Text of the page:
How could it be possible? The cause is inherent to the procedure of approval employed by regulatory agencies. For example, FDA required two adequately conducted clinical trials with positive results. But why not to perform unlimited number of studies until you eventually find the desired difference? Negative findings could be just omitted, and there is a loophole. Selective reporting of positive results, or publication bias, is an important and well-recognized problem in biomedical science, and RCTs, especially industry-funded trials, are highly prone to this phenomenon6,7. Along with time lag bias, which arises from a delay in negative results publication, it invokes exaggeration of evidence.
Selective publication is not the only way to manipulate data. For example, one can enroll participants who are more likely to response to treatment than others, or selectively report positive findings demonstrated for specific subgroups/outcomes/drug doses. Furthermore, if allocation is not properly concealed, and blindness is not thoroughly controlled, a “double-blind, randomized, placebo-controlled” trial stops being one. By the way, this is not an easy task, and the methodology can be violated unintentionally. For example, patients can guess what group they belong to by experiencing adverse events. Finally, manipulation with statistical power of the study provides opportunity to either declare similarity in the effect size (underpowered trials), or provide evidence for statistically significant differences which are not great enough to be clinically important (overpowered trials).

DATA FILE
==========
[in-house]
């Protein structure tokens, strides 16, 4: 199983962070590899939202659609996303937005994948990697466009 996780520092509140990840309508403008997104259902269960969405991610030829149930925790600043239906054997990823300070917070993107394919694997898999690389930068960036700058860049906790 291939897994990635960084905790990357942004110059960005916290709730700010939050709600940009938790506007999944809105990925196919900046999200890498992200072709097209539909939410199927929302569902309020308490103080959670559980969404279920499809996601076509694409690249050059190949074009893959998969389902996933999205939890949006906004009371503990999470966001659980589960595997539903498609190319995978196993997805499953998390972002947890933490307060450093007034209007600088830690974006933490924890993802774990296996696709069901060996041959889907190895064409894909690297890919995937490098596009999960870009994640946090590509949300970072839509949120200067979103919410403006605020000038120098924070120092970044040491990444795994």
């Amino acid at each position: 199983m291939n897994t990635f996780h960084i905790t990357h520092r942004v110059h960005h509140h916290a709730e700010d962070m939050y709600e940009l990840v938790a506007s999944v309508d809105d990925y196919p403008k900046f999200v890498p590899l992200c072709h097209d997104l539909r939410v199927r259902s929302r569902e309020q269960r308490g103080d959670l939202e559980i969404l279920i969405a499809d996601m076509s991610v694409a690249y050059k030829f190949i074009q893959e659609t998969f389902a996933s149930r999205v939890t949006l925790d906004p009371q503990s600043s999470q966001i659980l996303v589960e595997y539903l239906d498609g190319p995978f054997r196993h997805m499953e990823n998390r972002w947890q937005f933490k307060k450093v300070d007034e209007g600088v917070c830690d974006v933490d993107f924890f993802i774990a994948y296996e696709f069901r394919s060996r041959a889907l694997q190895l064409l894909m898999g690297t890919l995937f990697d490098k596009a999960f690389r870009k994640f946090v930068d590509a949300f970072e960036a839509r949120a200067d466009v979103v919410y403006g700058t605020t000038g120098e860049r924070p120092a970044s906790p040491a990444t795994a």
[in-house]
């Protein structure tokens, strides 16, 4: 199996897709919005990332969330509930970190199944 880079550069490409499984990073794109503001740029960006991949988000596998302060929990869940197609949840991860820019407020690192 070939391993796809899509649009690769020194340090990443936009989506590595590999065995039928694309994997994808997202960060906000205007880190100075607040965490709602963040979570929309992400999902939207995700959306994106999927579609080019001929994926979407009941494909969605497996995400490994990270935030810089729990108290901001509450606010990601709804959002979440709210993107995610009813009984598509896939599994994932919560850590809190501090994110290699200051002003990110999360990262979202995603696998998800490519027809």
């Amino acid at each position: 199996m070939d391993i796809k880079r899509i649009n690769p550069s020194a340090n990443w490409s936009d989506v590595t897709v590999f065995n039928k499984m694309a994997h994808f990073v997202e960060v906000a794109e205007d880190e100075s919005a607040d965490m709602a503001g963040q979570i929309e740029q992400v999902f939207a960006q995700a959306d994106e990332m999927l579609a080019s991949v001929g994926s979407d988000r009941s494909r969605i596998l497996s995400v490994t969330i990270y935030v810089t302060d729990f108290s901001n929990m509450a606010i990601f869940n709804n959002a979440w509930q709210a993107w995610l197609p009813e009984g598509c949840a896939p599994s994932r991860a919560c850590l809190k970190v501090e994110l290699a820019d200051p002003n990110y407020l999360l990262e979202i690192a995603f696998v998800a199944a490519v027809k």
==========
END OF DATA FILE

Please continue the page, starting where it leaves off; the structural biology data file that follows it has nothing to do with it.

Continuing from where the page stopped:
These problems and challenges laid the ground for speculations that the EBM quality mark has been obscured by vested interests, and this movement as a whole is in crisis7,8.